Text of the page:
28 March 2010

Disaster Relief: Go Unclassified Early

Major Kelly Webster, the executive officer of the 2nd Brigade Combat Team of the 82nd Airborne Division, recently returned from Haiti with some outstanding advice for anyone who might partake in future disaster relief missions. Once again, the military's information technology policies--often erring on the side of security--have proven to be an impediment to mission accomplishment, encouraging troops to bypass the DoD's software and rely on commercial applications. (An issue my friends and I have covered time and time and time again...)

Says Major Webster:
Go unclassified early - The wars in Iraq and Afghanistan are fought on classified information systems. While an operational necessity for these conflicts, most disaster relief partners, to include a majority of the US Embassy staff, can neither see nor access classified material. During the initial days of the relief operation, the ability to pass timely and accurate information...was arguably as important as the availability of food and water. In the initial weeks of Operation UNIFIED RESPONSE, Blackberry text messages became the primary means of communication, chiefly because they were the simplest and most reliable means of corresponding with the host of US Government agencies, United Nations offices, and Non-Governmental Organizations (NGOs) coordinating the relief efforts. Going “unclassified” required several unique hardware solutions; among which was purchasing unclassified hard drives for most of the BCT’s computer systems. While a costly investment, the decision allowed the BCT to share information with all government agencies and humanitarian organizations working in Port-au-Prince.
Later, Major Webster also notes:
The [Humanitarian Assistance Common Operational Picture] was a Microsoft Excel-based spreadsheet containing over 1500 data points on everything from internally displaced persons (IDP) camps to medical facilities to ration distribution sites. Utilizing this simple, near-universal format allowed the UN Office for the Coordination of Humanitarian Affairs (OCHA) to display the information on a Google Earth based website where anyone with internet access could access the information.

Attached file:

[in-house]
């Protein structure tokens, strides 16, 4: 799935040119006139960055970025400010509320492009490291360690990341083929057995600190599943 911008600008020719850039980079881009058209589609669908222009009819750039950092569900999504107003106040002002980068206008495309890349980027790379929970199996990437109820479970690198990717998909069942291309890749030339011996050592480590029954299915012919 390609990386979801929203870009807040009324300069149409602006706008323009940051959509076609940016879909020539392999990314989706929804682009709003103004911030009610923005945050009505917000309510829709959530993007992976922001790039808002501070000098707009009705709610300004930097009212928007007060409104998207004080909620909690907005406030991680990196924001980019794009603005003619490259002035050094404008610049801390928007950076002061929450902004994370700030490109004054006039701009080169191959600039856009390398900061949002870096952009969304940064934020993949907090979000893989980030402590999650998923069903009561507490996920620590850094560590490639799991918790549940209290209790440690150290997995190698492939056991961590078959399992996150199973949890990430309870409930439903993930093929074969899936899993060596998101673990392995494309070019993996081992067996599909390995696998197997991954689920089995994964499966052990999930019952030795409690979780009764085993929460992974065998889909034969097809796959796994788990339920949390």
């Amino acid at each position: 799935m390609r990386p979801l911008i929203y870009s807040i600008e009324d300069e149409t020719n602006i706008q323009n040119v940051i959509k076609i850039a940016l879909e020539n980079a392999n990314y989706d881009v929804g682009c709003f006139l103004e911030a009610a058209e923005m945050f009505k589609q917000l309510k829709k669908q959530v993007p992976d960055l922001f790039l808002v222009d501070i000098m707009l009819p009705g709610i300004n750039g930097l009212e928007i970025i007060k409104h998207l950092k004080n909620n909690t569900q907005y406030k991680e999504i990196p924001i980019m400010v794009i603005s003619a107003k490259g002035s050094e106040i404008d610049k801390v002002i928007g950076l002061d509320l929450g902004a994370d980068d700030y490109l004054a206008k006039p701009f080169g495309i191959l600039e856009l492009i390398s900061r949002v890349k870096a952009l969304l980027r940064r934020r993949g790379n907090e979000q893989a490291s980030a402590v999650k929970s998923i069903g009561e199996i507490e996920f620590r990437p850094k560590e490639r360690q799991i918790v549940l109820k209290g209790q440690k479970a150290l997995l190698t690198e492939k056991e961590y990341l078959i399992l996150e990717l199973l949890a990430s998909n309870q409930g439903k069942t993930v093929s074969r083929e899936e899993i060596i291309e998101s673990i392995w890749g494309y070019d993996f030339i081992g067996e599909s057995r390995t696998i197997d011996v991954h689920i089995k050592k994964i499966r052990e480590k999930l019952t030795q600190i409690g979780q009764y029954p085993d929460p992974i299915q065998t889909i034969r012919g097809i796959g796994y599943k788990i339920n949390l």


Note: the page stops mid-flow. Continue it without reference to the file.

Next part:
This is one reason why the USB drive ban is so detrimental to mission accomplishment. During disaster relief, the US military might need to share critical data with Non-Governmental Organizations, which often lack the military's robust communications infrastructure. This may very well mean opening up USB ports across the board.

It also means that the military has got to start taking advantage of Google Earth-style networks in order to share a common operating picture with NGOs. However, this might be easier said than done. We have enough difficulties simply sharing a common operating picture between aviation units (which use PFPS and Falcon View) and infantry units (which use Blue Force Tracker BFT and the Command Post of the Future CPOF systems).

Lastly, Major Webster also gives credit to Colonel Gary Anderson, the author of a brief two-page article on disaster relief which appeared in Small Wars Journal immediately following the Haitian earthquake. Major Webster mentions that he not only relied on this SWJ article, but that he also contacted Colonel Anderson directly for some additional pointers. SWJ FTW!

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